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Madrid City in English
Saturday 25th of November 2017
Laura Tabor 1301 4th of January 2013 by editor 4th of January 2013
Telegraph Avenue

Michael Chabon Fourth Estate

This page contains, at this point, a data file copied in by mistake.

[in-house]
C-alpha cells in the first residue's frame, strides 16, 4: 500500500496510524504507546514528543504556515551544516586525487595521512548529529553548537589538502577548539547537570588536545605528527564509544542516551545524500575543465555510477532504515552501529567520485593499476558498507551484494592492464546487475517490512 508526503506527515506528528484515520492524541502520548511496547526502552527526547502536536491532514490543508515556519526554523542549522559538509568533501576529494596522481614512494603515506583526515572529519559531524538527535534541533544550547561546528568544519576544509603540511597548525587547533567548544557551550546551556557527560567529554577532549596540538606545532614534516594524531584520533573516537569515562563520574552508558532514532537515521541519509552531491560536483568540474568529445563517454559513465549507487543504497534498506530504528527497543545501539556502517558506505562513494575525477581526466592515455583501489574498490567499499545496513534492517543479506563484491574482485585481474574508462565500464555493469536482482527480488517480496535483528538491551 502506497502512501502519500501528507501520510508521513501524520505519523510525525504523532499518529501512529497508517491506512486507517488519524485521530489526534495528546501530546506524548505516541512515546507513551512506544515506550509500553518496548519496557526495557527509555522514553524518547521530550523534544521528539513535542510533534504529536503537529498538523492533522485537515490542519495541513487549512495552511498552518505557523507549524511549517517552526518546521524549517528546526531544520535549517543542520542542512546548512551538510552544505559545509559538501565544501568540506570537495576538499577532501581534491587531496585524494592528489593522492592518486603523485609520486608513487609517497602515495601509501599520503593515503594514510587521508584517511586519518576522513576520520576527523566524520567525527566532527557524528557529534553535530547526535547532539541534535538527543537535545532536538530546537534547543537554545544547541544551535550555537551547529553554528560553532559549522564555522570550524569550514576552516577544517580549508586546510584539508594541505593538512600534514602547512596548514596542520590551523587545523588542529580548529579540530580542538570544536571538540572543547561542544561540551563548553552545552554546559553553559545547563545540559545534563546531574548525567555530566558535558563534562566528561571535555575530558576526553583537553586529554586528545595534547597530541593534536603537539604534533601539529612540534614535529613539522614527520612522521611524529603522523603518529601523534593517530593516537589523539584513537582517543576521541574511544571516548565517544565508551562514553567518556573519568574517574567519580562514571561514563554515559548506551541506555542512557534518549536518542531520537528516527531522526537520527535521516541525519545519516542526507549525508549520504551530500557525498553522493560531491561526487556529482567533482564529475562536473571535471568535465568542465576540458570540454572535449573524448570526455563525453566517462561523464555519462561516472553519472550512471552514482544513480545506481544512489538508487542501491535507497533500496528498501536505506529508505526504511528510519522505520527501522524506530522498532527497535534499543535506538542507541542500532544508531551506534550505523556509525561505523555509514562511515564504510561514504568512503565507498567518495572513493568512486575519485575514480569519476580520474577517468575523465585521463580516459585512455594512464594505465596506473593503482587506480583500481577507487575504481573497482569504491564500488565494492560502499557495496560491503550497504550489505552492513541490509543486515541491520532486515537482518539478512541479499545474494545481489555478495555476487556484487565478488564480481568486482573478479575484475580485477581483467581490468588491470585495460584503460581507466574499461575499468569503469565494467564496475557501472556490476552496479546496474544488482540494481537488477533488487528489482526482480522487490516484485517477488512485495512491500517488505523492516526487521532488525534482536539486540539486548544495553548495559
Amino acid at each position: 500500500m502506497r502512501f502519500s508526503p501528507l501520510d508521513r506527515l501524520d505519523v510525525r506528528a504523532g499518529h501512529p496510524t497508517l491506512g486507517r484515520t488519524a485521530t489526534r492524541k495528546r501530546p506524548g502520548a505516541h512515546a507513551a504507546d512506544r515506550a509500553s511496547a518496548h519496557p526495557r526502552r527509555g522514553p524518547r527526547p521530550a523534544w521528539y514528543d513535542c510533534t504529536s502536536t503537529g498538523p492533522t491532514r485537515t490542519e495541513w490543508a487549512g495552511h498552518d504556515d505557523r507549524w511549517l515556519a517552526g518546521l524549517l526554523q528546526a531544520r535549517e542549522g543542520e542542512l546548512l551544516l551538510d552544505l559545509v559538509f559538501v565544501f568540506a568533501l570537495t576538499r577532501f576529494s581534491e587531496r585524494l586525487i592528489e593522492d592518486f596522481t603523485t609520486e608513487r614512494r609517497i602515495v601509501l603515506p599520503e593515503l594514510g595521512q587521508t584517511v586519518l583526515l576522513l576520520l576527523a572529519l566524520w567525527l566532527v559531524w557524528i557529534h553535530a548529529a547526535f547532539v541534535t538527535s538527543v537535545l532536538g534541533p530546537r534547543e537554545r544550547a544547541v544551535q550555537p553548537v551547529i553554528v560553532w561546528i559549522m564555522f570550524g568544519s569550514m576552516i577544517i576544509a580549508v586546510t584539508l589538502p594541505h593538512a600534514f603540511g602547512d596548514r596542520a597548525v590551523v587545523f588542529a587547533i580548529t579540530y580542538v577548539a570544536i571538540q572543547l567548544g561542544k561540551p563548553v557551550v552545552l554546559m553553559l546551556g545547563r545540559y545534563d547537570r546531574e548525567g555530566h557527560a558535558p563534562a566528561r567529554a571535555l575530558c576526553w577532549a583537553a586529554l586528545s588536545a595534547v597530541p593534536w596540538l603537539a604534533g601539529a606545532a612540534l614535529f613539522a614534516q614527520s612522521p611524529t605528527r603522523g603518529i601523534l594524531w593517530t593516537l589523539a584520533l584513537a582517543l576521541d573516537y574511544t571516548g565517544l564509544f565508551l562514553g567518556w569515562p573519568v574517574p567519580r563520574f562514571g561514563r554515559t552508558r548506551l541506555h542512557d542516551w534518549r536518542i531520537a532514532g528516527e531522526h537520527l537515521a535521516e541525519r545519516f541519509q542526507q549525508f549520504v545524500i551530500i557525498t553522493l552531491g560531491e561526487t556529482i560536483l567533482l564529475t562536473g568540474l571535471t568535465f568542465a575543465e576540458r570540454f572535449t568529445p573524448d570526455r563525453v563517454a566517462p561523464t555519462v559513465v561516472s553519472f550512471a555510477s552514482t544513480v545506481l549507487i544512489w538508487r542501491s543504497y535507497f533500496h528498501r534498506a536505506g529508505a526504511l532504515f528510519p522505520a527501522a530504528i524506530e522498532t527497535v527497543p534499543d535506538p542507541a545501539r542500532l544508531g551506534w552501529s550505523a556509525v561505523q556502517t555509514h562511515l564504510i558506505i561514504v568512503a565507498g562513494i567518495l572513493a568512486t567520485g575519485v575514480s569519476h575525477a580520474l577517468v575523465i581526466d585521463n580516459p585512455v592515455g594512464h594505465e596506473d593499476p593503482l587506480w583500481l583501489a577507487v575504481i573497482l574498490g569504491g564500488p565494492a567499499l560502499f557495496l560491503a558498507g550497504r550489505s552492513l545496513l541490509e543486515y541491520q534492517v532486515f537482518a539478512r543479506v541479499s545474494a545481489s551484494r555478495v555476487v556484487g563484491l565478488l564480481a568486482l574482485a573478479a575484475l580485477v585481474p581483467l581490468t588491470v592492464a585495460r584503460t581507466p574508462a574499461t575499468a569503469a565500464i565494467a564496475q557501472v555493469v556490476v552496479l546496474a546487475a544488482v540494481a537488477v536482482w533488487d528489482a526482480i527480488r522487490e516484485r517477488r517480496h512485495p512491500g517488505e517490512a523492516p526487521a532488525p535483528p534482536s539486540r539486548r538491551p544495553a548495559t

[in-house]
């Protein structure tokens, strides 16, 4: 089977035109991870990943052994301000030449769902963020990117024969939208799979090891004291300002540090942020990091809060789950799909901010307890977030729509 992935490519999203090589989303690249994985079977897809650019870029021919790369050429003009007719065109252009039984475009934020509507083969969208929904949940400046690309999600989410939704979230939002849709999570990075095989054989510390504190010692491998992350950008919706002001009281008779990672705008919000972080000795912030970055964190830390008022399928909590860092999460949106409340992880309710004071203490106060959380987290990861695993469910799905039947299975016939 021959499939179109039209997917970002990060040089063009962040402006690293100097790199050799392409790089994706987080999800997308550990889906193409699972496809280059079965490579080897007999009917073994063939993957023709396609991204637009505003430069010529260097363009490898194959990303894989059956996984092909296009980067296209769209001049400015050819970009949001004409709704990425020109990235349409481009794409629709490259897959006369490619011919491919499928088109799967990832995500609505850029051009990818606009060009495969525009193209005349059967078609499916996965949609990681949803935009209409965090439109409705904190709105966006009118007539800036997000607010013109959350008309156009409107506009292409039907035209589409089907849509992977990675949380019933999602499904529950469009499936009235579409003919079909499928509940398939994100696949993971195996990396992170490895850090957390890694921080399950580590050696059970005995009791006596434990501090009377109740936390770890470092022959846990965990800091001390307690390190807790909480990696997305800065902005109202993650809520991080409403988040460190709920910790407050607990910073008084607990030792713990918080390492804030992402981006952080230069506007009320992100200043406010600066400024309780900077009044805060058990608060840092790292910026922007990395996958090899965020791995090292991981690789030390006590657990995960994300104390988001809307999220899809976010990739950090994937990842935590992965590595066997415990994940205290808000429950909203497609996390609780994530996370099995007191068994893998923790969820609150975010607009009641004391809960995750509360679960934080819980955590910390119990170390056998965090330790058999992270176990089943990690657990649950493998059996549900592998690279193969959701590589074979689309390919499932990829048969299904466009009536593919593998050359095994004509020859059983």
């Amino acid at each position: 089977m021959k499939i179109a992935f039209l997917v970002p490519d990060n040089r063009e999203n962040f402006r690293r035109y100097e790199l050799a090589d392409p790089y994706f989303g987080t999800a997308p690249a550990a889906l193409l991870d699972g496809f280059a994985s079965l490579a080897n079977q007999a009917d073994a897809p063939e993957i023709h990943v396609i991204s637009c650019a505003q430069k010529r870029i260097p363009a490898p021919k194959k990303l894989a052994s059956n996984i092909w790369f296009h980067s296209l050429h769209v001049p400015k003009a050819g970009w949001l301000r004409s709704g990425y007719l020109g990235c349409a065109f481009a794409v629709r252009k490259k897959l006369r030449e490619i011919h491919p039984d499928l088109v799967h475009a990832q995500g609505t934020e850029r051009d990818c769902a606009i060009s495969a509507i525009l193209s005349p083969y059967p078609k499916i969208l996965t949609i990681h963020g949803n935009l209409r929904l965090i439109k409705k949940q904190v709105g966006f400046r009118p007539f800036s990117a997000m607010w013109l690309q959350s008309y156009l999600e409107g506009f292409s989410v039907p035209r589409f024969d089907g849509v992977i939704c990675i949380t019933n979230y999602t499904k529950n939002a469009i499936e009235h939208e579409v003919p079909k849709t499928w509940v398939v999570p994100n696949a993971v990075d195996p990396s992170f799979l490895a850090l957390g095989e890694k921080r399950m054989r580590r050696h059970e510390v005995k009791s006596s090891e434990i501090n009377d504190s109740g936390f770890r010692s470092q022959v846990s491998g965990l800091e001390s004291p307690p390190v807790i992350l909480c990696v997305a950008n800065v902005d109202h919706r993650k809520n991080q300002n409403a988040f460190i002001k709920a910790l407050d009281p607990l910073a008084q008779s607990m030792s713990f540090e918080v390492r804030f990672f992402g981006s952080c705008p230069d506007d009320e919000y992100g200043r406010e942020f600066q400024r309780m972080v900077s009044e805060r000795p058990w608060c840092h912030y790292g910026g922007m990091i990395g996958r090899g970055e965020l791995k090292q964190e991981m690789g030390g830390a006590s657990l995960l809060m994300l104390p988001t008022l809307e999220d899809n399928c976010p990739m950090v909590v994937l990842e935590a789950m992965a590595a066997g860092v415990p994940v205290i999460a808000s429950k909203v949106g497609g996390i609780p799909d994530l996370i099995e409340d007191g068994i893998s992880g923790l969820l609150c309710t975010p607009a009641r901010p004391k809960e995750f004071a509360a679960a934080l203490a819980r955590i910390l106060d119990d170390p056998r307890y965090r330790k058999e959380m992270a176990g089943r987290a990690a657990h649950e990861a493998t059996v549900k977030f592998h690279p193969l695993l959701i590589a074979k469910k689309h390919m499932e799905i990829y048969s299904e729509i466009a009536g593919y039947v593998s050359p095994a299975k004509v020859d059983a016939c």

Chabon’s writing style is notoriously dense, but in this thrilling, coming-of-age in changing times story, he has outdone himself. The novel chronicles two friends, Archy and Nat, who run a record store in a period of flux in Oakland, California, where racial tension still exists from the decades of the civil rights movement, including Black Panther activity that was influential in that area. Some complicated father-son relationships are added to the mix—Archy’s father is a once-famous Kung-Fu artist but long-time deadbeat dad, and Archy is about to become a father himself. The record shop is in peril from a big-box store called Dogpile that is moving, complete with its own used-vinyl section, into the old neighbourhood on Telegraph Avenue. Compounded by an esoteric knowledge of music and records, the descriptions are exuberant if occasionally dizzying, and the characters have almost a wild-wild-West feel to their dialogues at times: imagine “this town ain’t big enough for the both of us”. While the book runs long at nearly 500 pages, it’s almost necessary for the hoops and twists that you’ll find in the plot along the way. As in Chabon’s other books, he presents us with a few very crisp characters and let’s them run wild in their interactions, making for a rollicking tale. A good book for a cold weekend, perhaps, though it hardly paints a relaxing landscape of sunny California.

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